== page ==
By Keith Strange firstname.lastname@example.org
February 20, 2014
Officials say a perfect storm of bad weather coupled with the work involved in running a retail establishment combined to create conditions that made the much-touted Pilot Mountain Pride store in Mount Airy unworkable.
A “for rent” sign now adorns the front of the newly-renovated Market Street property.
According to Cooperative Extension Director Bryan Cave and Todd Tucker, president of the Surry County Economic Development Partnership, much of the blame can be placed on something out of human control.
“Basically, last year was just a weird year,” Cave said. “It was wet early in the growing season, unseasonably cold and that forced everyone to plant late. Then the fall wasn’t any better.”
The bad growing conditions also made it challenging to keep fresh, local produce in stock at the store, he added.
“We ended up running out of product and closed the store for the season, which is what we’d planned on doing anyway,” he said, noting that the idea behind the store was to teach people about the “seasonality” (sic) of fresh, local produce.
But the amount of work and expense associated with running a retail business came as something of a surprise, Cave conceded.
“We took a look at it from a management perspective, how the year had gone and the fact that a retail business was a new area for us,” he said. “That is something outside of what Pilot Mountain Pride was originally about, so we looked at the viability of it and between trying to do retail and the bad year, it was a tough. It was a bear.”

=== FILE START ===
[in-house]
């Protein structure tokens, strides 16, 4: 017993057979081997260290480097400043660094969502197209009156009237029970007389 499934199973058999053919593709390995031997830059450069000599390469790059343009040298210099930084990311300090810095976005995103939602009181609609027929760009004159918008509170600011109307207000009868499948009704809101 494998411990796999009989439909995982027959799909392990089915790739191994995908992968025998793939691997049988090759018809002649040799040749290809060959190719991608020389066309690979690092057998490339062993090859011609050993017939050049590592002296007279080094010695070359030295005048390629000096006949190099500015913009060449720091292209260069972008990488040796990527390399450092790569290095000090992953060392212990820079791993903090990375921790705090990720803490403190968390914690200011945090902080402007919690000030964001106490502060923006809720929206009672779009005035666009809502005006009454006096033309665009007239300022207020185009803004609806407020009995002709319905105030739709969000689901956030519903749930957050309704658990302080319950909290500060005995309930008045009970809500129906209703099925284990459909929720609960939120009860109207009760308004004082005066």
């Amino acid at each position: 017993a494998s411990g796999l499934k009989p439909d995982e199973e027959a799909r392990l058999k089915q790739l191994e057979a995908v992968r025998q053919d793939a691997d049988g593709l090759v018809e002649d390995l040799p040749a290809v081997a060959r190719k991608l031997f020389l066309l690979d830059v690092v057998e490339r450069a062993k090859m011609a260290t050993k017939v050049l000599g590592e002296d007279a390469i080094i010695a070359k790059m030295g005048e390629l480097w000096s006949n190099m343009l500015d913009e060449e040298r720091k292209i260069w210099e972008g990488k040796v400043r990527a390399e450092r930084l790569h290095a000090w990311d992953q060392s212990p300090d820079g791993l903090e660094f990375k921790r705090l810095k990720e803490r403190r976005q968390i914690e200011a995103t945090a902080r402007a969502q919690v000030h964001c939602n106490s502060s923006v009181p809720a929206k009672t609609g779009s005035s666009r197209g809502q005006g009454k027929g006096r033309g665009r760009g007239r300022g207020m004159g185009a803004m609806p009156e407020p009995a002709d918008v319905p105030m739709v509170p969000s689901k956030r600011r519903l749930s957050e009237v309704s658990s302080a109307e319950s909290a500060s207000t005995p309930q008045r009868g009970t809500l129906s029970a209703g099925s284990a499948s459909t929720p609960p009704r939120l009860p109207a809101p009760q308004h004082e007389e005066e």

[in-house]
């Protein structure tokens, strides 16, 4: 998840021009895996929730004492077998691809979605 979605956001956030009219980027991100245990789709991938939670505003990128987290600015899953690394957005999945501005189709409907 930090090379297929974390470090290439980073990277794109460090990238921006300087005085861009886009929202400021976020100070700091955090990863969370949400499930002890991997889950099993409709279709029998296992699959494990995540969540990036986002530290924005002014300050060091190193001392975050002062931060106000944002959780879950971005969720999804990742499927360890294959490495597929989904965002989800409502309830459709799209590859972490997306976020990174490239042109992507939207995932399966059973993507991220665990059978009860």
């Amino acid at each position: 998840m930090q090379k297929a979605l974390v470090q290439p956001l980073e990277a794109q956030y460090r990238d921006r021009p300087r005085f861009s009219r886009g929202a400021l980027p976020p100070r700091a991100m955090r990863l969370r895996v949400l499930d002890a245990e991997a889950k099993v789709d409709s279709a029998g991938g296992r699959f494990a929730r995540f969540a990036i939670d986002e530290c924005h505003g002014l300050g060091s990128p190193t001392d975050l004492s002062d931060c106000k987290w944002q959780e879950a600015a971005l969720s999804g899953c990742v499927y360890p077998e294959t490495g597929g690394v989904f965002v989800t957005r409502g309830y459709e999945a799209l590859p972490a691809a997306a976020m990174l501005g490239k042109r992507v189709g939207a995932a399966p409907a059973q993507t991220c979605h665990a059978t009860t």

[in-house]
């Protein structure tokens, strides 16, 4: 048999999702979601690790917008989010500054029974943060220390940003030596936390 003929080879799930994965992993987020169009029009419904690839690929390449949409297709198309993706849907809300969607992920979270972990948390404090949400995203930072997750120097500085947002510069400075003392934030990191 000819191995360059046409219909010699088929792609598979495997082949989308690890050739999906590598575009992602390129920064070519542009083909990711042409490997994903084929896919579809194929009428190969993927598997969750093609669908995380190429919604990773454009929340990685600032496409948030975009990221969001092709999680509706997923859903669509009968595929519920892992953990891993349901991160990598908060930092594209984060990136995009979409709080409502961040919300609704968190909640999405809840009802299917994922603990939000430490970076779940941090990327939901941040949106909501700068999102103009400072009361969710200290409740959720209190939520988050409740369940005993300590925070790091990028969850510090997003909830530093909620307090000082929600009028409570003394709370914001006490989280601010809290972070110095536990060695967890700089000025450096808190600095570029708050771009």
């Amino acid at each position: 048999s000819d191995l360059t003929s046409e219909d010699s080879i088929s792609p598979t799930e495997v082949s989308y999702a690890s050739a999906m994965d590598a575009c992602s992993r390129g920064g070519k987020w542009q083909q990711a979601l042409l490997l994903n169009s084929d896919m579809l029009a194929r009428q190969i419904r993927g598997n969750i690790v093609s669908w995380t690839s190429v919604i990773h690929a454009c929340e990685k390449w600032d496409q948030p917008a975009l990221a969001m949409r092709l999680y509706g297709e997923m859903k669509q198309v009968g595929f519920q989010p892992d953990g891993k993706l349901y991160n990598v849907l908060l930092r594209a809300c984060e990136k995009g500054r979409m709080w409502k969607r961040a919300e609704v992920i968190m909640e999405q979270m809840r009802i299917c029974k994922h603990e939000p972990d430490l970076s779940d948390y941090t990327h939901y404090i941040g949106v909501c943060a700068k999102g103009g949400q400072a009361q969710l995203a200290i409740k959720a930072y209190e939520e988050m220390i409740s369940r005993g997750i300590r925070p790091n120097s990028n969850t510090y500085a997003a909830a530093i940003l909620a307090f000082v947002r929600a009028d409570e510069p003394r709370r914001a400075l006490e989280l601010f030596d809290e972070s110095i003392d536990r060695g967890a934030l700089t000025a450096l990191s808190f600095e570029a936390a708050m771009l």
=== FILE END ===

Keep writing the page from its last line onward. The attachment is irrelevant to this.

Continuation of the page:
Tucker noted that the failure of the store, which opened last June, is nothing new.
“Seventy-five percent of small businesses fail, and if they succeed it takes three years to be profitable,” he said. “We went into this as a test, and the theory behind the idea is sound. It was about bringing fresh, local food directly to the consumer, but for us the timing was wrong.”
According to Cave, the decision was made to shutter the business “late last year or early this year.”
“I’m not sure there was a drop-dead moment we decided to do it,” he said. “We started looking at it in October when we closed for the season, but it was the end of the year before a final decision was made.”
With the store closed, Tucker said it is time to refocus attention on the Pilot Mountain Pride center itself.
“We didn’t open the store until the middle of June, so we were kind of behind the eight ball to start with,” he said. “We thought it would be prudent to take a step back, focus on the center and then down the road look and see how it makes sense to do it from a retail standpoint.”
“We learned a lot,” Cave added. “We learned what not to do and we learned that running a small business is challenging.”
Keith Strange can be reached at 336-719-1929 or via Twitter @strangereporter.